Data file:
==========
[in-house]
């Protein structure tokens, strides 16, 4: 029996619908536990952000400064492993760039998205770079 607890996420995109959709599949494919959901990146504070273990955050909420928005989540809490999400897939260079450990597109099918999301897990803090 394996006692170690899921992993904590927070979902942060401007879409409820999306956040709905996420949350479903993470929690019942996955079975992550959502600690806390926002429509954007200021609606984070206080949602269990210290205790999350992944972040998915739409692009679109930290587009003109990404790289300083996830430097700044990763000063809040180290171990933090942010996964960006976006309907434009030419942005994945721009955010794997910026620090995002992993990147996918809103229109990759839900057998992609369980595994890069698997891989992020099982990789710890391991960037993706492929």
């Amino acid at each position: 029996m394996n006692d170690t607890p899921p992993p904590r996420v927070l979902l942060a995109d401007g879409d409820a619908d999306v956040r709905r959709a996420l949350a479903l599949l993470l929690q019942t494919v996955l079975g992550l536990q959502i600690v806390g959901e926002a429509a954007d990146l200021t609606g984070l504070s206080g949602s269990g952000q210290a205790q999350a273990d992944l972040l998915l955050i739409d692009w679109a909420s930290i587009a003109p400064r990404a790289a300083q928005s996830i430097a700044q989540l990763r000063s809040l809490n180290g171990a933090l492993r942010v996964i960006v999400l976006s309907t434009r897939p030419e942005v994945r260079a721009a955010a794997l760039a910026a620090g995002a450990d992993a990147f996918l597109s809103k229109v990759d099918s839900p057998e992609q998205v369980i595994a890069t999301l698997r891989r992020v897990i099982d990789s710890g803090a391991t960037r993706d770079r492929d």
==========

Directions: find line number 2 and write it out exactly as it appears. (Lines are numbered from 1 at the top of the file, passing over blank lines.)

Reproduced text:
């Protein structure tokens, strides 16, 4: 029996619908536990952000400064492993760039998205770079 607890996420995109959709599949494919959901990146504070273990955050909420928005989540809490999400897939260079450990597109099918999301897990803090 394996006692170690899921992993904590927070979902942060401007879409409820999306956040709905996420949350479903993470929690019942996955079975992550959502600690806390926002429509954007200021609606984070206080949602269990210290205790999350992944972040998915739409692009679109930290587009003109990404790289300083996830430097700044990763000063809040180290171990933090942010996964960006976006309907434009030419942005994945721009955010794997910026620090995002992993990147996918809103229109990759839900057998992609369980595994890069698997891989992020099982990789710890391991960037993706492929």